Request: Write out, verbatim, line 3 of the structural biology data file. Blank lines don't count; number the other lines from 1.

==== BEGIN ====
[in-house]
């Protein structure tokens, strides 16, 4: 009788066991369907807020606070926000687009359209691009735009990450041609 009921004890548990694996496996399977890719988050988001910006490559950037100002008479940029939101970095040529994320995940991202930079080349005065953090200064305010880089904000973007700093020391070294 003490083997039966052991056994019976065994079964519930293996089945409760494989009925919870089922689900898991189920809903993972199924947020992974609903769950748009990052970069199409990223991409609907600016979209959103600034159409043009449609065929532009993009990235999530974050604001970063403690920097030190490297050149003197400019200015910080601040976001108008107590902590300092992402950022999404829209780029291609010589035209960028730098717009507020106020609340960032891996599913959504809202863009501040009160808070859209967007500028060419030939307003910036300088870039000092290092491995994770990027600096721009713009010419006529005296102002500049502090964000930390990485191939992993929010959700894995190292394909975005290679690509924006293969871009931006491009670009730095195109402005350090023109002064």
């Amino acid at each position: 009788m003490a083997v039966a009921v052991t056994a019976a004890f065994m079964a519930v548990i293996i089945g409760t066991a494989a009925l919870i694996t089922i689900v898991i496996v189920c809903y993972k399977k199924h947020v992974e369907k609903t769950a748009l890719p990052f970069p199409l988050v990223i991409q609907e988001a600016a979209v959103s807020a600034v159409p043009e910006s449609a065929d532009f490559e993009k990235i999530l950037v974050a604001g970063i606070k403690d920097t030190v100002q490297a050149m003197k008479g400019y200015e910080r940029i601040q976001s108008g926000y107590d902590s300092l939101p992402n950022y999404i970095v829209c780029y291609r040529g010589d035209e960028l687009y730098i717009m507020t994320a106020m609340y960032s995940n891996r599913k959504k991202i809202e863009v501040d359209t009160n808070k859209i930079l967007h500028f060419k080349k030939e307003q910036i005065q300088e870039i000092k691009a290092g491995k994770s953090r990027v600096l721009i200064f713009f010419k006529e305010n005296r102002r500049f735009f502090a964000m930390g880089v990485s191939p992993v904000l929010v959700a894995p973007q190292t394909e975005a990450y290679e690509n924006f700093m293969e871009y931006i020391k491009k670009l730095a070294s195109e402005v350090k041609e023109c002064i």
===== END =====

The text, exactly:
């Amino acid at each position: 009788m003490a083997v039966a009921v052991t056994a019976a004890f065994m079964a519930v548990i293996i089945g409760t066991a494989a009925l919870i694996t089922i689900v898991i496996v189920c809903y993972k399977k199924h947020v992974e369907k609903t769950a748009l890719p990052f970069p199409l988050v990223i991409q609907e988001a600016a979209v959103s807020a600034v159409p043009e910006s449609a065929d532009f490559e993009k990235i999530l950037v974050a604001g970063i606070k403690d920097t030190v100002q490297a050149m003197k008479g400019y200015e910080r940029i601040q976001s108008g926000y107590d902590s300092l939101p992402n950022y999404i970095v829209c780029y291609r040529g010589d035209e960028l687009y730098i717009m507020t994320a106020m609340y960032s995940n891996r599913k959504k991202i809202e863009v501040d359209t009160n808070k859209i930079l967007h500028f060419k080349k030939e307003q910036i005065q300088e870039i000092k691009a290092g491995k994770s953090r990027v600096l721009i200064f713009f010419k006529e305010n005296r102002r500049f735009f502090a964000m930390g880089v990485s191939p992993v904000l929010v959700a894995p973007q190292t394909e975005a990450y290679e690509n924006f700093m293969e871009y931006i020391k491009k670009l730095a070294s195109e402005v350090k041609e023109c002064i």